Using data on death rates between 2011 and 2014, they compared them with projected trends in such rates that could have been expected had it not been for government spending cuts. They projected that by the year 2020 there would be around 200,000 excess deaths resulting from the spending cuts since 2010.
Figures released earlier this year by the Institute and Faculty of Actuaries showed a six-month cut in life expectancy for UK adults. This is the largest fall since evidence emerged in 2010-11 of a slow-down in increased life-expectancy. Actuaries have concluded that the ongoing slowing of life expectancy represents “a trend as opposed to a blip.”
Sir Michael Marmot, Professor of Epidemiology at UCL, has been a leading authority on health inequalities for over four decades. Last month he addressed a packed meeting at Harvard University’s T.H. Chan School of Public Health in Boston, Massachusetts on health inequalities.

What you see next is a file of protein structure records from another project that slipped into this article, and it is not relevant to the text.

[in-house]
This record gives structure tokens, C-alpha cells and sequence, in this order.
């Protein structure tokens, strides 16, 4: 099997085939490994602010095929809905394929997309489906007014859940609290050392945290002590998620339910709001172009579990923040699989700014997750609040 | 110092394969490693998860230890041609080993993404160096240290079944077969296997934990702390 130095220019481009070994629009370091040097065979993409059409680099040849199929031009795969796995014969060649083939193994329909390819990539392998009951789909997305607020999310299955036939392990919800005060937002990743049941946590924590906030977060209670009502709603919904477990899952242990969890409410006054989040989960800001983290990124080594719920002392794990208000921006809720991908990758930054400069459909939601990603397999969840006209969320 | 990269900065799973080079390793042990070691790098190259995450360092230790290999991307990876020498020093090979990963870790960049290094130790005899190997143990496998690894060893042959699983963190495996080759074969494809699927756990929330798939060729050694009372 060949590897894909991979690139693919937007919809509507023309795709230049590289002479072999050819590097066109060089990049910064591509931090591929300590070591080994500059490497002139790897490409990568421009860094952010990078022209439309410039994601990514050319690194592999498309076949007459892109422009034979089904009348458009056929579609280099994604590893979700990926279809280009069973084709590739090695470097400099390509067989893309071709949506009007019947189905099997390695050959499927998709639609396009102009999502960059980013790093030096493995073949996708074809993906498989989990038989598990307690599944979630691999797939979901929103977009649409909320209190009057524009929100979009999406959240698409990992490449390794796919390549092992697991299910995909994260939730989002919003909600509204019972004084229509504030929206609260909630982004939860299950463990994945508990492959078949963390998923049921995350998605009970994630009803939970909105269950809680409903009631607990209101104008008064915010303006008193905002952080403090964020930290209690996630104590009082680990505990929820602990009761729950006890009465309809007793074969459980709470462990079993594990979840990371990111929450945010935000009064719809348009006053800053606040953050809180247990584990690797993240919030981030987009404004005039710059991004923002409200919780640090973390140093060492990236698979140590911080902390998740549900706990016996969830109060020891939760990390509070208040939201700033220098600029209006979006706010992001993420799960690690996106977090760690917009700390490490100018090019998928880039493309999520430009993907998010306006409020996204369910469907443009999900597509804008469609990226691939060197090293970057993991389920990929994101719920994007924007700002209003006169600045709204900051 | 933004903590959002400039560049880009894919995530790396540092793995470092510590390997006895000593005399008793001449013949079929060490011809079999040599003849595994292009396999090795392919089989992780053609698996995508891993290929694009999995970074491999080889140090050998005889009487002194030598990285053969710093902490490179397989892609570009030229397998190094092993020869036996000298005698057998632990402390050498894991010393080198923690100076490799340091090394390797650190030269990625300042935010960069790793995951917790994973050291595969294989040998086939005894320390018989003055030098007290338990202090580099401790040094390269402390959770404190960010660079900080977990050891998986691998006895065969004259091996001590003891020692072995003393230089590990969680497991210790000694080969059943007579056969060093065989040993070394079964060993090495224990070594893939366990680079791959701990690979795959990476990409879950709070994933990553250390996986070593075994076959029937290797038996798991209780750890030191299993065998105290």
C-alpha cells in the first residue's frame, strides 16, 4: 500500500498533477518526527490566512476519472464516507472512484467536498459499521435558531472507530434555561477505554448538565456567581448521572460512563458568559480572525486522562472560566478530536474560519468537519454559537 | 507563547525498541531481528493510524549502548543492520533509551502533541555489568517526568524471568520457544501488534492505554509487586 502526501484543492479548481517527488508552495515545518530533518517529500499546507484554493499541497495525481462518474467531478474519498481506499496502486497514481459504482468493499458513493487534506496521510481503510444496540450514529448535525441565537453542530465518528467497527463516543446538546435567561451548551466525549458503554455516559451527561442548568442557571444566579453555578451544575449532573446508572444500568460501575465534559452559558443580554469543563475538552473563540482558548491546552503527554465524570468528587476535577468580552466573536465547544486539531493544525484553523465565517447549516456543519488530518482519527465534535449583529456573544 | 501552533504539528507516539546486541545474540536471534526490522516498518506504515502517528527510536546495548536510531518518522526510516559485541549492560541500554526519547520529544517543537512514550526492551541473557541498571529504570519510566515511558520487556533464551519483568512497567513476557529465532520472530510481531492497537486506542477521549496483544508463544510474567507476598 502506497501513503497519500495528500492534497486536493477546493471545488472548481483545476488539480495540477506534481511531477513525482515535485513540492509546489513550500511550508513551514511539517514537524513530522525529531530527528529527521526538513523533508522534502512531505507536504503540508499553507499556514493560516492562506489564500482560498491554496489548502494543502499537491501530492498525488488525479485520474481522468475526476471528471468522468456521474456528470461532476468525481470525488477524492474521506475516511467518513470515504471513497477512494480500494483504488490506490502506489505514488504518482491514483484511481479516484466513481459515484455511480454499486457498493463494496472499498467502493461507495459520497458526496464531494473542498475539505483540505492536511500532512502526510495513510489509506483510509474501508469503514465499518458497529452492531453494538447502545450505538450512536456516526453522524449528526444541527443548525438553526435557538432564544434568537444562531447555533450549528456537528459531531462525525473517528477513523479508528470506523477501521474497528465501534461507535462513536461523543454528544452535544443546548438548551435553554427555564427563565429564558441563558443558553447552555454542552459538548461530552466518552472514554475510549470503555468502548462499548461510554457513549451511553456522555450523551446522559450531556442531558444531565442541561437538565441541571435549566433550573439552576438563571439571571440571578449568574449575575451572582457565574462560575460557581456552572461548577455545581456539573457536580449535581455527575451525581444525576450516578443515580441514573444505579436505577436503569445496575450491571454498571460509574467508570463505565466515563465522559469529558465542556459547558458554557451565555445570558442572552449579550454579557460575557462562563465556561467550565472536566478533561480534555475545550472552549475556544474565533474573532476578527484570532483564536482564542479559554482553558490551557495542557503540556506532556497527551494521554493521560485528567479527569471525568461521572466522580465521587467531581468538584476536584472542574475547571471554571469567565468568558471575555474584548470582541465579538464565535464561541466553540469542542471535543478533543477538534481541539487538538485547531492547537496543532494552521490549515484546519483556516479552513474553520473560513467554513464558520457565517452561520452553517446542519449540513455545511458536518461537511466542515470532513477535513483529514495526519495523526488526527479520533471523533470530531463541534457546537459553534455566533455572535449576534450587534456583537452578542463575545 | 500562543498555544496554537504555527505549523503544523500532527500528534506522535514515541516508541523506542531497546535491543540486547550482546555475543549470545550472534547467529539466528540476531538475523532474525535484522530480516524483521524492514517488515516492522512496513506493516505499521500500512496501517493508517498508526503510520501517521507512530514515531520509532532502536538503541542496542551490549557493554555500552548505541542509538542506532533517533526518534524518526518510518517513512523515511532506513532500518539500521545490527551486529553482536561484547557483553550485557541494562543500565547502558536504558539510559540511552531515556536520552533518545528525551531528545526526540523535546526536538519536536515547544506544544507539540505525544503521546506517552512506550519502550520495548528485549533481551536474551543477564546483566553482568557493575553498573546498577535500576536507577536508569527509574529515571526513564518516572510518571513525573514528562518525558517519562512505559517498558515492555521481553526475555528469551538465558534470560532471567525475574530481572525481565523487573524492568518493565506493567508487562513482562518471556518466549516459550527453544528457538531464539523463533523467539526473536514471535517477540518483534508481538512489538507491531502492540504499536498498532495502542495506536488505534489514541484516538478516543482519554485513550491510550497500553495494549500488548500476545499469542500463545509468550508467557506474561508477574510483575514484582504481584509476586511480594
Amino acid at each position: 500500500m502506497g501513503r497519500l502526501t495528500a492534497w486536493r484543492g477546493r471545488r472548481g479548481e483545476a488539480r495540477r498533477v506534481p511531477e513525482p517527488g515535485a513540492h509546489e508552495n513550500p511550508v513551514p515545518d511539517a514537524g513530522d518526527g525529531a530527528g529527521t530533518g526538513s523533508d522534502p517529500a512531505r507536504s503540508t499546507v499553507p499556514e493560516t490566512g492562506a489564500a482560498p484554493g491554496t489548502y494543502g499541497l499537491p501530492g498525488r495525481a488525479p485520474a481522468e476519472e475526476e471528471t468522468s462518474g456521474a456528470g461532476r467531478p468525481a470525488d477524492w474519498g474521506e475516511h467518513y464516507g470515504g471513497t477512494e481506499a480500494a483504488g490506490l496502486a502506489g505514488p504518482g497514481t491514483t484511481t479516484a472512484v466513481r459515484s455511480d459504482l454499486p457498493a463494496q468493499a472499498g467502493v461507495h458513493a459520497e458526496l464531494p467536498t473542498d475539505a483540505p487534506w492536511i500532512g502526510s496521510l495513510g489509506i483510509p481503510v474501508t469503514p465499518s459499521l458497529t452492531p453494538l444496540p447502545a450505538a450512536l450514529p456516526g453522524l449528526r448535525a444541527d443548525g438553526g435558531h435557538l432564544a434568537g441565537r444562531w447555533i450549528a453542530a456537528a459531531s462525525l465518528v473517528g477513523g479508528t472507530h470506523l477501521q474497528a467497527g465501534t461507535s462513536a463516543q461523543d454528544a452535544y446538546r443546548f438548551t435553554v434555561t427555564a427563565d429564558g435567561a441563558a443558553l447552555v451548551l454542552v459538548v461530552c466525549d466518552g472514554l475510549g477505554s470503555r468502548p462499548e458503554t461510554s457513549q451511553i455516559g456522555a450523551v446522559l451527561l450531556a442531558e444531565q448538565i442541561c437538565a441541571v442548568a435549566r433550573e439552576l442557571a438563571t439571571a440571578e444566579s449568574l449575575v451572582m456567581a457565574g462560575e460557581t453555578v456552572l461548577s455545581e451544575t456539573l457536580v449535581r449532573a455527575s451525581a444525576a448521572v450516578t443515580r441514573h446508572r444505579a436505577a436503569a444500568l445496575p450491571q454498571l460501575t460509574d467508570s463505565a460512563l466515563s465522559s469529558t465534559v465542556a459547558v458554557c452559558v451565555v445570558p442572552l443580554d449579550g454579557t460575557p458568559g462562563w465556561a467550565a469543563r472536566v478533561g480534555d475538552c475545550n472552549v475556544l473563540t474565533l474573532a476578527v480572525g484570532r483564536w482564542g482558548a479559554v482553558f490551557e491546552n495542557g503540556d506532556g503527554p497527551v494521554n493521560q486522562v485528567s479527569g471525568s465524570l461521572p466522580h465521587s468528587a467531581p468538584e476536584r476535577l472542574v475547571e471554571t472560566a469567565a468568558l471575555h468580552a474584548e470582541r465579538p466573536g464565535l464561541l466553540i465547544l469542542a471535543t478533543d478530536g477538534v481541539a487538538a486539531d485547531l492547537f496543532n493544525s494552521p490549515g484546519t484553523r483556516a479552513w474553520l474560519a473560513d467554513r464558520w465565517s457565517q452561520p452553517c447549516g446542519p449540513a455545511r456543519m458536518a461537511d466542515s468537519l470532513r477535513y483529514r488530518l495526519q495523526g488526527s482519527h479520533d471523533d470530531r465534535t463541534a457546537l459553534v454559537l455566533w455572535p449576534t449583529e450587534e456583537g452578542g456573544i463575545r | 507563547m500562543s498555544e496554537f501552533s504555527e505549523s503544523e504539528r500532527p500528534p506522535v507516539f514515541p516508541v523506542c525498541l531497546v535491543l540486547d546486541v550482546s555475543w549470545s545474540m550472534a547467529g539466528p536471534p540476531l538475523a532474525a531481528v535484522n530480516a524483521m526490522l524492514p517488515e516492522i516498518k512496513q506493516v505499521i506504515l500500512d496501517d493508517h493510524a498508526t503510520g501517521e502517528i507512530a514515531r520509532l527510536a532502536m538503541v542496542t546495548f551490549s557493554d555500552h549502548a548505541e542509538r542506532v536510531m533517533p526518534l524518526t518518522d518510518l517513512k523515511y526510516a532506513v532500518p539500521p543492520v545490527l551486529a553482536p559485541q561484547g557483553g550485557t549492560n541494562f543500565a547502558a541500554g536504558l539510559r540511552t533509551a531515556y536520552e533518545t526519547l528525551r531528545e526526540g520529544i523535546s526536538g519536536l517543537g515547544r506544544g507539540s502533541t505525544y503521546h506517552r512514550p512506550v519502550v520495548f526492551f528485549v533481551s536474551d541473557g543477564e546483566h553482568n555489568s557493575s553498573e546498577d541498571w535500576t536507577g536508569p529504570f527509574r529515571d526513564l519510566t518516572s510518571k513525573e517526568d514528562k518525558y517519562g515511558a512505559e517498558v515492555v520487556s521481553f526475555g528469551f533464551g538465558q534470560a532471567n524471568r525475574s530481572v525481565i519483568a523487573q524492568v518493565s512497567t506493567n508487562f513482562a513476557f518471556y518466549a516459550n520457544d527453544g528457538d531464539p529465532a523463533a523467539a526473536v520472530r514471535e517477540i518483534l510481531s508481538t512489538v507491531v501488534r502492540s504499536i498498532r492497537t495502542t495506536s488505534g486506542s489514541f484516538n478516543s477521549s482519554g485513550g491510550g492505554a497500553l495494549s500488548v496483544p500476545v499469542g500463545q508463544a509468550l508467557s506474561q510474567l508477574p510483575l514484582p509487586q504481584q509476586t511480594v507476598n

The institution’s website reported, “Something is very wrong in the United States and the United Kingdom… While the rich continue to enjoy good health and longer lives… the poor are getting sicker and dying younger.”
It continued, “Marmot said that it is social conditions surrounding poverty that cause health inequalities… [S]tressful experiences in childhood (can lead to) a lifetime of poor health outcomes … [O]ne of the ways that the root causes of health inequalities could be addressed would be to reduce childhood poverty. The US and UK have the financial capability to do so… [and] not doing it is a political decision.”
Commenting on declining life expectancy for the poor in both the UK and the US, Marmot told the meeting, “Social injustice is killing people on a grand scale.”
The above reports show how the financial crisis of 2008 has been used by the ruling elites in the UK, US and other leading capitalist economies to accelerate the destruction of social welfare and to greatly increase the wealth of the super-rich.